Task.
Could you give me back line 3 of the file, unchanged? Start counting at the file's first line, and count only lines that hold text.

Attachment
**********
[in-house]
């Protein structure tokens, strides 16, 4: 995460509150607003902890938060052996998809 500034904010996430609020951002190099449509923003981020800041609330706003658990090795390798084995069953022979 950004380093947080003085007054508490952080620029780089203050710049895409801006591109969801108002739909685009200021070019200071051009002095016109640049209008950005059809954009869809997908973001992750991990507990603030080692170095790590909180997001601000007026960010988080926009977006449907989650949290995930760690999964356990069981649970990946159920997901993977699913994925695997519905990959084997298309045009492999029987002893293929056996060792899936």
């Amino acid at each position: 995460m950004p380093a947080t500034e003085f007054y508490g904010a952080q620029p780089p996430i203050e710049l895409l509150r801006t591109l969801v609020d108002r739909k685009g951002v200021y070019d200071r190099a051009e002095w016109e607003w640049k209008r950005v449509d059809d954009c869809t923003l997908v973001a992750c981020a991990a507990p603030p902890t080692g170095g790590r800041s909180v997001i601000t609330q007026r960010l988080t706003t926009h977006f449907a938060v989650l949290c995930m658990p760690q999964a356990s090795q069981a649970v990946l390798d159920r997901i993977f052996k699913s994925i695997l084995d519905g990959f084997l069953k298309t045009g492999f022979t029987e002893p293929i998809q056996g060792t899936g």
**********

């Amino acid at each position: 995460m950004p380093a947080t500034e003085f007054y508490g904010a952080q620029p780089p996430i203050e710049l895409l509150r801006t591109l969801v609020d108002r739909k685009g951002v200021y070019d200071r190099a051009e002095w016109e607003w640049k209008r950005v449509d059809d954009c869809t923003l997908v973001a992750c981020a991990a507990p603030p902890t080692g170095g790590r800041s909180v997001i601000t609330q007026r960010l988080t706003t926009h977006f449907a938060v989650l949290c995930m658990p760690q999964a356990s090795q069981a649970v990946l390798d159920r997901i993977f052996k699913s994925i695997l084995d519905g990959f084997l069953k298309t045009g492999f022979t029987e002893p293929i998809q056996g060792t899936g």